Ambassador Enrique A. Manalo, Permanent Representative of the Philippines to the United Nations,
Ambassador Francisco Duarte Lopes, Permanent Representative of Portugal to the United Nations,
Representatives of the United Nations Network on Migration Stakeholders from Asia and the Pacific and Europe,
Ladies and gentlemen,
I am pleased to join this very timely side event on the Global Compact for Migration (GCM).
International migration has been a key accelerator of sustainable development in Asia and the Pacific and beyond.
There are almost 107 million people from our region living outside their countries of birth. They make up about 40 per cent of the world’s migrants and contribute to economic and social development both within and beyond our borders.
There are also some 65 million international migrants living in Asia and the Pacific, 70 per cent of whom come from within the region. They embody the region’s dynamism, adaptability and future, each person seeking to better themselves and contribute to the communities from which they come and the communities to which they migrate.
Excellencies, Ladies and gentlemen,
In March 2021, countries in Asia and the Pacific conducted a review of implementation of the Global Compact for Migration. They were joined by a large and diverse group of stakeholders. The meeting was chaired by the Philippines, supported by Bangladesh, Indonesia and Thailand. It used ESCAP’s intergovernmental platform and was supported by the Regional UN Network on Migration for Asia and the Pacific.
Let me summarize the main findings of our meeting as they relate to the review of the 2030 Agenda this year and suggest some follow-up actions.
First, member States reiterated their commitment to implementing the GCM and the 2030 Agenda. They noted that achieving the SDGs would further the implementation of the GCM and vice versa. The COVID-19 pandemic, however, has further hindered the regional implementation of the 2030 Agenda. The Asia-Pacific Forum on Sustainable Development confirmed that the region is unlikely to achieve the 17 Goals by 2030. All SDGs under review at the HLPF this year relate directly to migration, and they must include migrants if the Goals are to be achieved.
SDG 8, on decent work and economic growth, is particularly relevant for Asia and the Pacific. In a region where the informal sector of the economy is strong and temporary labour migration dominant, it is important to have full and productive employment and decent work for all women and men, including migrants. Many countries still lack safe and regular pathways for migration, presenting steep challenges to migrant workers in the informal sector, particularly domestic workers. The adverse effects of inequalities and climate change result in unsafe and disorderly migration. In this context, it is crucially important to implement well-planned and managed migration policies, invest in skills development, supply social protections, and act on the climate crisis, in line with SDG 10 on reduced inequalities and SDG 13 on climate action.
Second, the region faces challenges in implementing migration policies that comply with national and international laws. SDG 16 on peace, justice and strong institutions, under review this year is also relevant in this context. The smuggling of migrants and trafficking in persons are deeply embedded in the socio-economic dynamics of the region. There are still obstacles to birth registration, especially for migrants in irregular situations. Alternatives to detention should be explored. Too often, age- and sex-disaggregated data on migrants and their circumstances are not available. Countries should protect and fulfil the human rights of all migrants, regardless of their status. Such policies must be gender-responsive and child-sensitive.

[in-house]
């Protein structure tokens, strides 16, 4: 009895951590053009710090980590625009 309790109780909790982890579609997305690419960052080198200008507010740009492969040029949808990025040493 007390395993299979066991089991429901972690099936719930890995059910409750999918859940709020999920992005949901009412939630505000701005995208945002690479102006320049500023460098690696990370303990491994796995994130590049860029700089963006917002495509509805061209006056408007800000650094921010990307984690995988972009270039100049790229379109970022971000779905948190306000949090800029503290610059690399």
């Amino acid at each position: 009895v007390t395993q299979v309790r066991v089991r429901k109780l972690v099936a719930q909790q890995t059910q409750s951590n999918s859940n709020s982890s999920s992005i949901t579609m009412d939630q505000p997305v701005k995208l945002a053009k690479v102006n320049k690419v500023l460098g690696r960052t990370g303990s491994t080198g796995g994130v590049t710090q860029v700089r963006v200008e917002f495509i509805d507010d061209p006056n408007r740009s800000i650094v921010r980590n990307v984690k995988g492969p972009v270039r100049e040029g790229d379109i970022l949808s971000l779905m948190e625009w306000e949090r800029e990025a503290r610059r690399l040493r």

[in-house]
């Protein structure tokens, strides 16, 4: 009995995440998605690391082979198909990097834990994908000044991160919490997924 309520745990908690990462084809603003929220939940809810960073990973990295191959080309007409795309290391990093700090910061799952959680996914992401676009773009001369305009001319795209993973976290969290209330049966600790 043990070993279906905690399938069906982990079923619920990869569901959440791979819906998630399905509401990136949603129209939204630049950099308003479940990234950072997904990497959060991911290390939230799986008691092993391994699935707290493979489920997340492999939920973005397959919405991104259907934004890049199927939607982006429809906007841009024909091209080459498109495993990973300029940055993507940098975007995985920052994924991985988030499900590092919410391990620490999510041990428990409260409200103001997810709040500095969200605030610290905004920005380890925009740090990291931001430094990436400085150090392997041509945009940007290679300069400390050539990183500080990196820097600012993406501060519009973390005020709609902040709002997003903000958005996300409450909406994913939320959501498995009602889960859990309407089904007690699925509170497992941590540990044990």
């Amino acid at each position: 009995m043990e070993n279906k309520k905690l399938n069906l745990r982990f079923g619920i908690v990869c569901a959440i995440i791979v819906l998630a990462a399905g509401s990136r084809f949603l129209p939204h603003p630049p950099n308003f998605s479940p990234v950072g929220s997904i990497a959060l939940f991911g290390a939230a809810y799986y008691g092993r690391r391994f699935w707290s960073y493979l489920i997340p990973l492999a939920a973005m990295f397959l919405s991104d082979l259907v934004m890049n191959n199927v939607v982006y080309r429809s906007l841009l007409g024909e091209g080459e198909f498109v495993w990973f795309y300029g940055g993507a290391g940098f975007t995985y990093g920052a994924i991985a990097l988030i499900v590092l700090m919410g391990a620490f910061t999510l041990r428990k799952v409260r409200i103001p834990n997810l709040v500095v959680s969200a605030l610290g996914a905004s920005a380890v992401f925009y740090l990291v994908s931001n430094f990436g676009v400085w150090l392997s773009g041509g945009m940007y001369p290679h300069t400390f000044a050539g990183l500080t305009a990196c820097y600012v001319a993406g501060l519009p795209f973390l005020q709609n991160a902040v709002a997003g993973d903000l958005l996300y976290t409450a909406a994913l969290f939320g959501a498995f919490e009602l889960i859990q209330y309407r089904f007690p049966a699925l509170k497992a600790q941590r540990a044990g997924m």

Third, despite these challenges, the region has made progress in cooperation, partnership and a whole-of-government and whole-of-society approach in implementing the GCM, including at subnational levels, in line with SDG 17 on partnerships for the goals. Since most migration in Asia and the Pacific is regional in nature, these approaches and initiatives are very promising. Due to the large and growing scale of migration between Asia-Pacific countries, it is important to foster and strengthen more bilateral, subregional, regional, and cross regional initiatives, through ASEAN, the Eurasian Economic Union, regional consultative processes, and the many bilateral agreements in Asia and the Pacific.
Excellencies, Ladies and gentlemen,
In conclusion, let me call on the participants from Asia and the Pacific, in particular the GCM champion countries and the many stakeholders from the region, to lead by example and collaborate with one another in realizing our GCM commitments. By doing so, we will increase our chances of fully implementing the 2030 Agenda and its call to leave no one behind.
For the future, let us make migration a priority in our annual review of the 2030 Agenda - here at the HLPF, at the APFSD, and at the other regional forums on sustainable development organized by our sister regional commissions. We have made an excellent start in 2021 by providing an opportunity for the outcomes of the Asia-Pacific review to be fed into the deliberations of the APFSD.
ESCAP stands ready to support its member States in making migration a central element of the regular review of the 2030 Agenda in Asia and the Pacific and beyond. Let us work together to achieve the SDGs and ensure that no migrant is left behind!
I thank you, and I wish you all a very informative side event.